In the Kitchen by Monica Ali

Ali is a talented writer, working with a fascinating list of ingredients. But her final product is, quite simply, over seasoned and undercooked.

In the Kitchen

Publisher: Simon & Schuster
Length: 448 pages
Author: Monica Ali
Price: $26.99
Format: Hardcover
Publication date: 2009-06

In the acknowledgments of In the Kitchen Monica Ali lists the many books she used to conduct research for her novel, including books on cooking, books on the textile industry, books on slavery, social psychology, and philosophy. The research she has done is entirely broad but not quite thorough. All the topics she mentions are featured in her novel, but one cannot help but wonder whether she would have done better if she had focused in greater depth on one subject rather the creating the kaleidoscopic work that she has.

Of course, all the pieces do have a place in the work. Gabriel Lightfoot is a successful chef in London running the kitchen at a prestigious hotel. His father, who is dying in the suburbs, worked in a textile mill his whole life, his staff is engaging in human trafficking of Eastern European immigrants, and Gabe has a nervous breakdown mid-novel when he becomes concerned that he has inherited his mother’s bi-polar disorder. But at the end of each day in Gabe’s life, there are simply too many pieces, both for the protagonist and the reader.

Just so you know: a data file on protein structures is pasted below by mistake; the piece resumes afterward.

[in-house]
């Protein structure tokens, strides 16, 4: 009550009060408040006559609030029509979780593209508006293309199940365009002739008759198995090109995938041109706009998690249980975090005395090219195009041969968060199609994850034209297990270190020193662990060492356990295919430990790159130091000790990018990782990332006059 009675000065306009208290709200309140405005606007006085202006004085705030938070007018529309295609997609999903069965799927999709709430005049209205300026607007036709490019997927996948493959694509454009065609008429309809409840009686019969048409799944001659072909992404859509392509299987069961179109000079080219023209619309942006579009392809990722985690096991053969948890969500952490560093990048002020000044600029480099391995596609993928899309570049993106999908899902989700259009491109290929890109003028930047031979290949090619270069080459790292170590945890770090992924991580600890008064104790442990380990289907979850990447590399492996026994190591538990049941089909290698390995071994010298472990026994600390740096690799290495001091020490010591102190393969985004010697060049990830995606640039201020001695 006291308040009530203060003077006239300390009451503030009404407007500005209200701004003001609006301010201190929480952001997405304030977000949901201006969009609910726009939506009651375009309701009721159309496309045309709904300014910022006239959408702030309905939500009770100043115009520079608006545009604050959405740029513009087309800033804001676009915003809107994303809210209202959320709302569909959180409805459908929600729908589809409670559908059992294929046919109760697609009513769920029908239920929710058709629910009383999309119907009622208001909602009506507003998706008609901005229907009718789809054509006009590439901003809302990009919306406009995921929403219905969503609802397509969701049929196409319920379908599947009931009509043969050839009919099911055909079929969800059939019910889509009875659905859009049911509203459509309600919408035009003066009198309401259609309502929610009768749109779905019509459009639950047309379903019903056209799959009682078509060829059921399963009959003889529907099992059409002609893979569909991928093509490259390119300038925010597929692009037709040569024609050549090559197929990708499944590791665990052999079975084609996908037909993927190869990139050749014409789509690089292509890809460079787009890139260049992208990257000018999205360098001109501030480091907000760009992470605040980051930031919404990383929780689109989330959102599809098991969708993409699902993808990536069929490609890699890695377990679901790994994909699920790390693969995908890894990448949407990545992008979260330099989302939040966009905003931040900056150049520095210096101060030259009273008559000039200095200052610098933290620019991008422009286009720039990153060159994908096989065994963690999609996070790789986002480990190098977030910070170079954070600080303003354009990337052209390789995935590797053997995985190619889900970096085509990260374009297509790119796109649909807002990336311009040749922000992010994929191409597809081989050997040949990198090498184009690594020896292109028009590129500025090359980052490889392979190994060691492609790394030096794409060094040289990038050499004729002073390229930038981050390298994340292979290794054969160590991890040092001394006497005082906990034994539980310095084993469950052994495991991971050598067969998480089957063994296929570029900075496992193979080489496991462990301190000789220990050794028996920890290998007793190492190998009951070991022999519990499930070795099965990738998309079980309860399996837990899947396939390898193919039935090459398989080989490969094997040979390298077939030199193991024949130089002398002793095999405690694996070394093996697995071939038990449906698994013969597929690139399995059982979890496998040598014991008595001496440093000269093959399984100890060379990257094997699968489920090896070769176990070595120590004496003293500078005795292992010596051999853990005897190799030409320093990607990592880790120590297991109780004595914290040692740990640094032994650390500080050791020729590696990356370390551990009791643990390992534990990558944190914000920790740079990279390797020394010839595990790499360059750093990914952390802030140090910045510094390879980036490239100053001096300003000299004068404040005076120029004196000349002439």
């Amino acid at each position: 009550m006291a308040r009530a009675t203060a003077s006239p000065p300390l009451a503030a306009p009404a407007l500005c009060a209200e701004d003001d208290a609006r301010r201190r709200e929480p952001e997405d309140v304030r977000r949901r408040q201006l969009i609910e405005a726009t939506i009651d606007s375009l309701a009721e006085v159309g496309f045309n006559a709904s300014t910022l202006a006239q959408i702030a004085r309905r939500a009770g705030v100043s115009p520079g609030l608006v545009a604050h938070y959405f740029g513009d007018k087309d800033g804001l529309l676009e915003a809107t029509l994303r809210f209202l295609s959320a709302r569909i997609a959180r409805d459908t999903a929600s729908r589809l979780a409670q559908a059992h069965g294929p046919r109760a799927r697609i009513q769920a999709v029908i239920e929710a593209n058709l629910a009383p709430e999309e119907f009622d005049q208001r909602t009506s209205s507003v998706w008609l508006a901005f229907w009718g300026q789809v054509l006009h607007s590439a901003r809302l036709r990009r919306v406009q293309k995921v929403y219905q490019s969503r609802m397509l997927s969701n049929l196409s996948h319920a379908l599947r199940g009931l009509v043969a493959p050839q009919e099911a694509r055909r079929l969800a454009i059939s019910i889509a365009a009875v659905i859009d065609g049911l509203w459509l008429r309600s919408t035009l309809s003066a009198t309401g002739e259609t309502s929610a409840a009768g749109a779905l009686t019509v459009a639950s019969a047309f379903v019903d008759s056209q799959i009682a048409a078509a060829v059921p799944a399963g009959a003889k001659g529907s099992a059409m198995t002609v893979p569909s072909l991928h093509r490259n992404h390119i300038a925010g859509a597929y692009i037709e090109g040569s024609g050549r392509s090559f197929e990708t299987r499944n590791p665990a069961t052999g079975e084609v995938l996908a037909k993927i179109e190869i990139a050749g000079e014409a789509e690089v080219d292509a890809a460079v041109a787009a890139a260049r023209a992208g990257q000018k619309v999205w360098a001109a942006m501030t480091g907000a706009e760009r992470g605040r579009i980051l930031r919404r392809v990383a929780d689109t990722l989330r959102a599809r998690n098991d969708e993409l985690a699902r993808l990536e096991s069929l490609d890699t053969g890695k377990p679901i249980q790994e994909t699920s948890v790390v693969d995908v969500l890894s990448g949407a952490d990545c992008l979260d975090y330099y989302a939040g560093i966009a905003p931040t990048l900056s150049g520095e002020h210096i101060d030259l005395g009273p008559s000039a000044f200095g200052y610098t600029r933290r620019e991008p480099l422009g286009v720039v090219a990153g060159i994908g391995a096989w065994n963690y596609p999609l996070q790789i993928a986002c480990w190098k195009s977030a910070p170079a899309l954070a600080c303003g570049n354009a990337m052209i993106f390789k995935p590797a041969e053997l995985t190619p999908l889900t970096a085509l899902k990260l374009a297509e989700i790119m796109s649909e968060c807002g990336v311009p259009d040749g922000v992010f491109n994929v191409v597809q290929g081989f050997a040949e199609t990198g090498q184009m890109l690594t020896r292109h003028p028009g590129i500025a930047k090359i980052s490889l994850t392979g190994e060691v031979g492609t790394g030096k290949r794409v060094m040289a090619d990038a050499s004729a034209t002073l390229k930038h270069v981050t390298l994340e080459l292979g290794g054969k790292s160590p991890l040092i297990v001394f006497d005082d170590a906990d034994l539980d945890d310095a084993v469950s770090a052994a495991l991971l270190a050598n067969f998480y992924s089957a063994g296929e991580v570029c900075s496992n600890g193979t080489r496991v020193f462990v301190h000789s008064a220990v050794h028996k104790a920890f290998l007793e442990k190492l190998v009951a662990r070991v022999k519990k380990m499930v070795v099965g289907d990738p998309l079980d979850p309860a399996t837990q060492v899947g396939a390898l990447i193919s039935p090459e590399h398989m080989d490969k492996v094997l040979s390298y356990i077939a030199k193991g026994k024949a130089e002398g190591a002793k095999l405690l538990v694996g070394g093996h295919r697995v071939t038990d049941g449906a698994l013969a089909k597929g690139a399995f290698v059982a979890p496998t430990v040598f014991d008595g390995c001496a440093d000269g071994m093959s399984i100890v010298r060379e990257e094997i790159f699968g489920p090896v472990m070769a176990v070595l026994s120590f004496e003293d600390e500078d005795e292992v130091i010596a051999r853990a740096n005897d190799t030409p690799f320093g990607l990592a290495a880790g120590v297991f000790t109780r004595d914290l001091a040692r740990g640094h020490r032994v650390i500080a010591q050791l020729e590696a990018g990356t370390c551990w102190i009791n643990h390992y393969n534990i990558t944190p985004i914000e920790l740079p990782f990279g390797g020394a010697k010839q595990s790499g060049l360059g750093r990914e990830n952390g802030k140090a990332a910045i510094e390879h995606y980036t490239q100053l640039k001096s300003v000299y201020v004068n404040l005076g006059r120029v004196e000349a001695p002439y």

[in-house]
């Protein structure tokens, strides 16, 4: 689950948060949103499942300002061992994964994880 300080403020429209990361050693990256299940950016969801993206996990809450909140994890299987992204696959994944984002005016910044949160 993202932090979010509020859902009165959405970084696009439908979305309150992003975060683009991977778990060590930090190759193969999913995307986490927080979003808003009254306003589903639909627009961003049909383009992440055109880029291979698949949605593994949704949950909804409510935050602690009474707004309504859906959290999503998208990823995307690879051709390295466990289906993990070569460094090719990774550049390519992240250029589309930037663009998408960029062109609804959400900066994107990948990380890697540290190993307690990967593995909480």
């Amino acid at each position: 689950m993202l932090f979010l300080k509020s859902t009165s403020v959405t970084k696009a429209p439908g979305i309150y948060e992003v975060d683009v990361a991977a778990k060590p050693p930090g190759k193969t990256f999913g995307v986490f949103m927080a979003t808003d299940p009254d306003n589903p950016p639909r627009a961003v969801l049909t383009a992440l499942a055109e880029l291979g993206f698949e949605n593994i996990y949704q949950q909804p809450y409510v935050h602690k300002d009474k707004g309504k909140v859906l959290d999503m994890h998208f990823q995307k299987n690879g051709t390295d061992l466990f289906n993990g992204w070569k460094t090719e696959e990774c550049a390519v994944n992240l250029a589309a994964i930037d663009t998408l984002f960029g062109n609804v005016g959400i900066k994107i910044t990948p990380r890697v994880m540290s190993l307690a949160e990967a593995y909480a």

Ali does well to create a viable causal relationship between the chaotic forces in Gabe’s life, but fails to fully develop each, leaving her with a melting pot of high drama, improbability, and stunning one-liners. The domino-like devolution of Gabe’s life begins when the kitchen’s night porter is found dead in the basement, looking as though he fell while drinking. It is discovered that the porter was actually living in the basement, information that becomes an implicit testament to Gabe’s negligence as a manager. Gabe’s problem worsens when he finds a young, sickly Eastern European female staff member lingering in the porter’s illegal chambers.

He elects to bring her home with him, allegedly for her own protection. But the conniving and frightened woman, Lena, is a prostitute. Gabe swears to himself that his goal is protect her from the brutal life she has led, but it does not take him long to begin sexual relations. Gabe, who is in a very serious relationship with a beautiful and brilliant singer, has no idea why he sleeps with Lena.

Neither does the reader, and unless we can accept that a man’s brain really is trapped in his genitals, we never get an explanation for the long affair that ensues. Gabe convinces himself he loves Lena, but she is contemptuous, unkind, uninteresting, and clearly using him for money. Explanation number two is that men love sickly, skinny girls who can barely speak English and act like children.